The irrevocable election rules do not apply to a cafeteria plan’s HSA benefit. An employee who elects to make HSA contributions under a cafeteria plan may start or stop the election or increase or decrease the election at any time during the plan year, as long as the change is effective prospectively. If an employer places additional restrictions on HSA contribution elections under its cafeteria plan, then the same restrictions must apply to all employees. Also, to be consistent with the HSA monthly eligibility rules, HSA election changes must be allowed at least monthly and upon loss of HSA eligibility.
Permitted Election Change Events
Cafeteria plans may recognize certain events where an employee is entitled to make election changes during a plan year. The IRS recognizes three broad categories of mid-year election change events:
- Change in status events (major life events, such as marriage, birth, adoption and certain employment changes);
- Changes in cost or coverage for the plan’s qualified benefits; and
- Other laws or court orders (for example, COBRA, HIPAA and the Affordable Care Act).
Although a Section 125 plan may not be more generous than the IRS permits, it may choose to limit to a greater extent the election change events that it will recognize. An employer that recognizes one or more mid-year election change events allowed by the IRS should review its plan document to confirm that it addresses the permitted election changes. Also, employers with fully insured plans should confirm that any permitted election change events are consistent with the rules of the underlying insurance policy.
Note: In response to the COVID-19 pandemic, IRS Notice 2020-29 and IRS Notice 2021-15 temporarily expand the mid-year election change rules to allow certain prospective election changes during calendar year 2020 and for plan years ending in 2021 (regardless of whether the basis for the change satisfies existing rules). Employers that wish to allow these additional mid-year election changes must adopt a plan amendment to do so, and inform all employees that are eligible to participate in the plan of the changes. The amendment may be effective retroactively to the beginning of the plan year, provided the plan operates in accordance with the guidance.
|Mid-year Election Change Events• Change in employee’s marital status• Change in employee’s number of dependents• Change in employment status of employee or employee’s spouse or dependent• A dependent satisfies or ceases to satisfy plan’s eligibility rules• Change in place of residence of employee, spouse or dependent• Cost changes for the benefit package option• Significant curtailment of coverage (this can be a complete loss of coverage or a significant change, such as a significant increase in the deductible, copayment or out-of-pocket maximum)• Addition or significant improvement of benefits package option• Change in coverage under other employer plan• Loss of health coverage sponsored by governmental or educational institution• HIPAA special enrollment rights• COBRA qualifying event (or similar state law continuation coverage event)• Judgments, decrees or orders (including QMCSOs)• Entitlement to Medicare or Medicaid• Family Medical Leave Act (FMLA) leave• Exchange enrollment• Reduction in hours of service• Temporary COVID-19 prospective election changes per IRS Notice 2020-29 and IRS Notice 2021-15|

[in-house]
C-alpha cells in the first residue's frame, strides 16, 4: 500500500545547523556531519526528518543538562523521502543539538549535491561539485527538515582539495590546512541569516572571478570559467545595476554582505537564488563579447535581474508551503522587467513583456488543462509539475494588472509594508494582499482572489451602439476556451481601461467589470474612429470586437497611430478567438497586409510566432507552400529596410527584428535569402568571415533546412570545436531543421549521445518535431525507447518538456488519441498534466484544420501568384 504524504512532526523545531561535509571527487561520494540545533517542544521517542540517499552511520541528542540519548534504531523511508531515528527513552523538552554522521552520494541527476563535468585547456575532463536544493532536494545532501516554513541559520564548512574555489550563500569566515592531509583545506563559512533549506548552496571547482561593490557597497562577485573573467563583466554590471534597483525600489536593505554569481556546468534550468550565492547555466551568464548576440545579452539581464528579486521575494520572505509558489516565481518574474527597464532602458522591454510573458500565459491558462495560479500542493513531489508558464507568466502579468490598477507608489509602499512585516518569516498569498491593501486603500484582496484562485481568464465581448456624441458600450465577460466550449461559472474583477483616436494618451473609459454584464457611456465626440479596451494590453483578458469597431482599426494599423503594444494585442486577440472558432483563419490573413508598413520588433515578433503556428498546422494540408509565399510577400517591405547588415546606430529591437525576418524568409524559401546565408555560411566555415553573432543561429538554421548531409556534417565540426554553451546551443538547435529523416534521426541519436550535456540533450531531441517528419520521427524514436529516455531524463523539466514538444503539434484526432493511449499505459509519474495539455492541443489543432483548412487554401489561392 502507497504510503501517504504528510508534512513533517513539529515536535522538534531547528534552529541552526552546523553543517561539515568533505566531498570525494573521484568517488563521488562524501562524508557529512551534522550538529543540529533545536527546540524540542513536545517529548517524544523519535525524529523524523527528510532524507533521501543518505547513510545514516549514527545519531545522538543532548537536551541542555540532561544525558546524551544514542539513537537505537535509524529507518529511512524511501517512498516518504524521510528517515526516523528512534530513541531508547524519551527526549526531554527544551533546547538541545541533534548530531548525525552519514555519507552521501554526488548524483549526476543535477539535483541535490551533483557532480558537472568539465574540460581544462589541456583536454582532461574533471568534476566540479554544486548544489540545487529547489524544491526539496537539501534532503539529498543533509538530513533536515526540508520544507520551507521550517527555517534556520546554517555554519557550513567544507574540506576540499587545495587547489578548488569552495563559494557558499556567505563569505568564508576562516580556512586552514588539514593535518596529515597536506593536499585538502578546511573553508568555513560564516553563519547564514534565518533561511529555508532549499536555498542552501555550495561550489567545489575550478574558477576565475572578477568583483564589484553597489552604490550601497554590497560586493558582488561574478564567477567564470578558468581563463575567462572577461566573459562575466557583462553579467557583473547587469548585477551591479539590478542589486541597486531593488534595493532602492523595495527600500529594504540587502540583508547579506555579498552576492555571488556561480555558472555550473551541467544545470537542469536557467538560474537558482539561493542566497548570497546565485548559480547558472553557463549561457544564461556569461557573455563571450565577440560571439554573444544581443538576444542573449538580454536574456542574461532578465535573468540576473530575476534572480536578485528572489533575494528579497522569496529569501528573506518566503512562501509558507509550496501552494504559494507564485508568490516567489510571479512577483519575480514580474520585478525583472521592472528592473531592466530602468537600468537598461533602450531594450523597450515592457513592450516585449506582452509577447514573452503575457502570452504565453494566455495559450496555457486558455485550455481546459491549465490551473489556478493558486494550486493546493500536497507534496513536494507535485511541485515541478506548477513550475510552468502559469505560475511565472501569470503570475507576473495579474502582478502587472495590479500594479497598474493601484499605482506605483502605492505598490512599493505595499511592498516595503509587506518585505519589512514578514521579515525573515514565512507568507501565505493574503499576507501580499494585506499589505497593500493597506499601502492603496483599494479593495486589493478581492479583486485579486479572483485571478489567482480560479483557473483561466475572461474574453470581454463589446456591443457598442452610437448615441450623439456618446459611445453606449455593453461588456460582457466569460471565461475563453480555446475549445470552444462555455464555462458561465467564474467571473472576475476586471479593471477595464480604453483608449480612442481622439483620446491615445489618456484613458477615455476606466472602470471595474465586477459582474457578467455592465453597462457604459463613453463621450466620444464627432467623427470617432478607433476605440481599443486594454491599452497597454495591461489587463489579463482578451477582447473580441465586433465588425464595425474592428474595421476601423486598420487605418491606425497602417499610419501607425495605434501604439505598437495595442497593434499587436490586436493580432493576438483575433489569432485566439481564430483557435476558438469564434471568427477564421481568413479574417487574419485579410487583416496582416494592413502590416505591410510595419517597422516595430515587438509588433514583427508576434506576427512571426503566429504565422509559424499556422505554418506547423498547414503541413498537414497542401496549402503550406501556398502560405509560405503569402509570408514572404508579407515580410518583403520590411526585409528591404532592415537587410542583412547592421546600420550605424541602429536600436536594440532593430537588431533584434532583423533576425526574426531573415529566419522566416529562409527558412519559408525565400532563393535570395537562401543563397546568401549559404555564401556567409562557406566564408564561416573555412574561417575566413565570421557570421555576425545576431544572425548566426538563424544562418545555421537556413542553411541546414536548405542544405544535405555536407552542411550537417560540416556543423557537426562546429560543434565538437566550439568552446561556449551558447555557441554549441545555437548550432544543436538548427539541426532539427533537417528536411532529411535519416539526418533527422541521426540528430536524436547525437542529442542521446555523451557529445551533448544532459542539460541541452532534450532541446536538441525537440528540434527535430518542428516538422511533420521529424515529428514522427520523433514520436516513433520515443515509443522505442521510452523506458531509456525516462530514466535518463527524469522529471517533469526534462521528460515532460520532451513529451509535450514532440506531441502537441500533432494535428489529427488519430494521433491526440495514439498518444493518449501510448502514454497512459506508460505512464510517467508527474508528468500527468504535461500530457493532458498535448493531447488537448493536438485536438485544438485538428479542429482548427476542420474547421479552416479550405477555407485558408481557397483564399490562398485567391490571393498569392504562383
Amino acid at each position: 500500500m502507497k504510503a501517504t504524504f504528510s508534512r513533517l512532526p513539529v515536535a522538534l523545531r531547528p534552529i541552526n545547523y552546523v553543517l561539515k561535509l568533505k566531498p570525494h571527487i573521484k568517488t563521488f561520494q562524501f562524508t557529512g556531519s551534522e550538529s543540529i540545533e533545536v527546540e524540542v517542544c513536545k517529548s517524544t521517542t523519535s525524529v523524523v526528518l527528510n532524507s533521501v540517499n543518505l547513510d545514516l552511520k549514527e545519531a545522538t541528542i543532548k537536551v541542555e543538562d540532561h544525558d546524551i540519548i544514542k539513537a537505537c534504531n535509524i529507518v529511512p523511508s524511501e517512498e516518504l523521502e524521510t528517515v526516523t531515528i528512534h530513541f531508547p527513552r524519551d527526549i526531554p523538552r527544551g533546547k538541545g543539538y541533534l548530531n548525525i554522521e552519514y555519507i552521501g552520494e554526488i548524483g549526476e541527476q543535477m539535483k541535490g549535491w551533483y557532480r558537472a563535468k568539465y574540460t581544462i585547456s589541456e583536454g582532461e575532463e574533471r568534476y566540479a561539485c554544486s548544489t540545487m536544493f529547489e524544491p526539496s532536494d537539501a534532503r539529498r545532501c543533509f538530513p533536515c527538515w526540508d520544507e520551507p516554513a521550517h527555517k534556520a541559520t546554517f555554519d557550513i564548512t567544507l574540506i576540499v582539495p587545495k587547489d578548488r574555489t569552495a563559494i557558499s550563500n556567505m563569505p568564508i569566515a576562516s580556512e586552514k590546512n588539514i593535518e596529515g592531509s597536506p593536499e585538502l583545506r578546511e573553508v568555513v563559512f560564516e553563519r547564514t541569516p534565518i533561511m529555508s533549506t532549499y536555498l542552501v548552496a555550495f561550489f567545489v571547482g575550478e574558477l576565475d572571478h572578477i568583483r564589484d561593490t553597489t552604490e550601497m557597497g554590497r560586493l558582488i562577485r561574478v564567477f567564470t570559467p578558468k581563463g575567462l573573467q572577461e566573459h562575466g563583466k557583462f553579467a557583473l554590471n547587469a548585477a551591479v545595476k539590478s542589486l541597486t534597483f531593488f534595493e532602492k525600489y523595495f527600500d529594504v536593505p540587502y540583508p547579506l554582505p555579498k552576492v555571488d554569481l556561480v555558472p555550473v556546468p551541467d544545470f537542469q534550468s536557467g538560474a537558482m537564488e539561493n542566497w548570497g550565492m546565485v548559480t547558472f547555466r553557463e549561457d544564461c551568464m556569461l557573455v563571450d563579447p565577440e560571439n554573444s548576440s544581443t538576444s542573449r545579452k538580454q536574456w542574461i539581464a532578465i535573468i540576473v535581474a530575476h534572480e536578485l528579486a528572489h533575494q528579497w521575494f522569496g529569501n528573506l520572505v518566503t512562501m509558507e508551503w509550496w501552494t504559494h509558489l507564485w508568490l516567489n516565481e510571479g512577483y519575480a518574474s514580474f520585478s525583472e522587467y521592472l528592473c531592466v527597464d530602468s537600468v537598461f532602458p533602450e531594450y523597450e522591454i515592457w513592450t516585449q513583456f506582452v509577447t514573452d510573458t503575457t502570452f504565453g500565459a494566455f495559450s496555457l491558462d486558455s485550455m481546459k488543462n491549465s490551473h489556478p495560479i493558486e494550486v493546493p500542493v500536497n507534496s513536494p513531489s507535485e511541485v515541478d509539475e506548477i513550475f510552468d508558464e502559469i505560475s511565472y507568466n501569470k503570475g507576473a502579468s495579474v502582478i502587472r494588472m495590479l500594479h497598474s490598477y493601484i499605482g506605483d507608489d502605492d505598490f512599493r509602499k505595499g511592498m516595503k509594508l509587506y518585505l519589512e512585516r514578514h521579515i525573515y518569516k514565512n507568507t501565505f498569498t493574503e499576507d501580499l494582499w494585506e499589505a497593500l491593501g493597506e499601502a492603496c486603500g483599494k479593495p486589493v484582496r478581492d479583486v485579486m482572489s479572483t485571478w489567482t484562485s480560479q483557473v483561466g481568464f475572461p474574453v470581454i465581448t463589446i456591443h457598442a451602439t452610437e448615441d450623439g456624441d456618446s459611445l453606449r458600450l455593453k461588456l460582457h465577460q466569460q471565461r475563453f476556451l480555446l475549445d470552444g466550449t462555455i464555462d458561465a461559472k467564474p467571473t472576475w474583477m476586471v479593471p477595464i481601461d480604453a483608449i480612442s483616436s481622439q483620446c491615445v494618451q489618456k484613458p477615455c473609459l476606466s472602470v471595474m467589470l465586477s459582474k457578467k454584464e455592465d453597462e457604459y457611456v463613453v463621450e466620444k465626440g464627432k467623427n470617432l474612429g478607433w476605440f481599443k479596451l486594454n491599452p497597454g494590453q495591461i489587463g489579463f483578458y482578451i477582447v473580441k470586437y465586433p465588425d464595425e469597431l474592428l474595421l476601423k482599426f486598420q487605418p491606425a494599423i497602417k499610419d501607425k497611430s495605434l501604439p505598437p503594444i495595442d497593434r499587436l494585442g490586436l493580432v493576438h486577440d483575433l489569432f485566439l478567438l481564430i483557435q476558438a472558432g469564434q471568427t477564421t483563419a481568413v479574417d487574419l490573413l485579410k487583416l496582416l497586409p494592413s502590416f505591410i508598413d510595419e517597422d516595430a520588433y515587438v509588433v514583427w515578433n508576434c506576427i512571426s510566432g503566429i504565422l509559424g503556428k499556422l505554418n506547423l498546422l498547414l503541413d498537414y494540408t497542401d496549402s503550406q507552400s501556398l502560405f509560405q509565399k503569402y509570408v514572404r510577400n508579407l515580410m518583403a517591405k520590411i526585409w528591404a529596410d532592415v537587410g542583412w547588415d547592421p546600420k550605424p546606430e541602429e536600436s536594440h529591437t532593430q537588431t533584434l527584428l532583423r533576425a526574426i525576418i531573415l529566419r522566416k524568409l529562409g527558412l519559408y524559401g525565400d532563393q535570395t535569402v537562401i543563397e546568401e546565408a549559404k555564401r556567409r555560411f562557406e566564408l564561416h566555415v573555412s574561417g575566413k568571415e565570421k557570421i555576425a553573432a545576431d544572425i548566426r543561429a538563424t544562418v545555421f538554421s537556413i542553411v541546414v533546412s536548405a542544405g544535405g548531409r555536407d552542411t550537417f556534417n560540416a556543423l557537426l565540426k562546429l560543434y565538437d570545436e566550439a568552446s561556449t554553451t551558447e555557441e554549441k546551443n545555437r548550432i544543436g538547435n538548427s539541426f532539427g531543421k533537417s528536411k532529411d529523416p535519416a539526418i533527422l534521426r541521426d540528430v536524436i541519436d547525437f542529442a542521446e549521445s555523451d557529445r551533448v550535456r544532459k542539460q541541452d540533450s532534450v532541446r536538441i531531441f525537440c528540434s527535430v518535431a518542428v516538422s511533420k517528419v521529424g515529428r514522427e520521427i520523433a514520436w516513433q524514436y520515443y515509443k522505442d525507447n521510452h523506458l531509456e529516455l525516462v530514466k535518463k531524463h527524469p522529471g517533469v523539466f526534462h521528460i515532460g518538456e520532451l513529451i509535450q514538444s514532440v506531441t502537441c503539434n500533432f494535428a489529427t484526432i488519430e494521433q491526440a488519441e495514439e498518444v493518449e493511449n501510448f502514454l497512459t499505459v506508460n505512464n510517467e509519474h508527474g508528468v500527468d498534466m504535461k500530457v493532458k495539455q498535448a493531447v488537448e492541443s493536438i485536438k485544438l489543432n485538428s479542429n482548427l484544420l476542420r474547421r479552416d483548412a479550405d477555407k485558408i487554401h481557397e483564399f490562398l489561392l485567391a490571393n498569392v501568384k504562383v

Note that different mid-year election change rules apply to some qualified benefits, such as health FSAs and DCAPs.
Section 125 plans must generally pass certain tests that are designed to ensure that the plan does not discriminate in favor of highly compensated employees. If a cafeteria plan fails to pass nondiscrimination testing, highly compensated employees lose the tax benefits of participating in the plan (that is, they must include the benefits or compensation in their income). However, even if a cafeteria plan is discriminatory, non-highly compensated employees will not lose the tax benefits of participating in the plan.
In general, a cafeteria plan must satisfy the following three nondiscrimination tests:
|1||Eligibility Test||This test looks at whether a sufficient number of non-highly compensated employees are eligible to participate in the cafeteria plan. If too many non-highly compensated employees are ineligible to participate, the plan will fail this discrimination test.|
|2||Benefits and Contributions Test||This test is designed to make sure that a plan’s contributions and benefits are available on a nondiscriminatory basis and that highly compensated employees do not select more nontaxable benefits than non-highly compensated employees select.|
|3||Key Employee Concentration Test||This test looks at whether key employees impermissibly utilize the plan’s benefits more than non-key employees. Under this text, key employees must not receive more than 25 percent of the aggregate nontaxable benefits provided to all employees.|
Certain exceptions and safe harbors apply to the cafeteria plan nondiscrimination tests. For example, a Section 125 plan that is a premium only plan is deemed to satisfy the cafeteria plan nondiscrimination requirements if it passes the eligibility test. In other words, the plan will automatically satisfy the contributions and benefits test and the key employee concentration test if it passes the eligibility test. In addition, simple cafeteria plans are treated as meeting the Section 125 nondiscrimination requirements as long as certain eligibility, participation and minimum contribution requirements are met.
Reporting and Disclosure
Because a Section 125 plan is a tax savings arrangement, it generally is not subject to the reporting and disclosure requirements that apply to employee benefit plans under federal law. This means, for example, that a Section 125 plan is not required to file an annual Form 5500 with the Department of Labor (DOL) and is not required to have a summary plan description (SPD). However, many of the benefits that can be purchased on a tax-free basis through a Section 125 plan (for example, a health FSA) are subject to the federal reporting and disclosure requirements for employee benefit plans, unless an exception applies.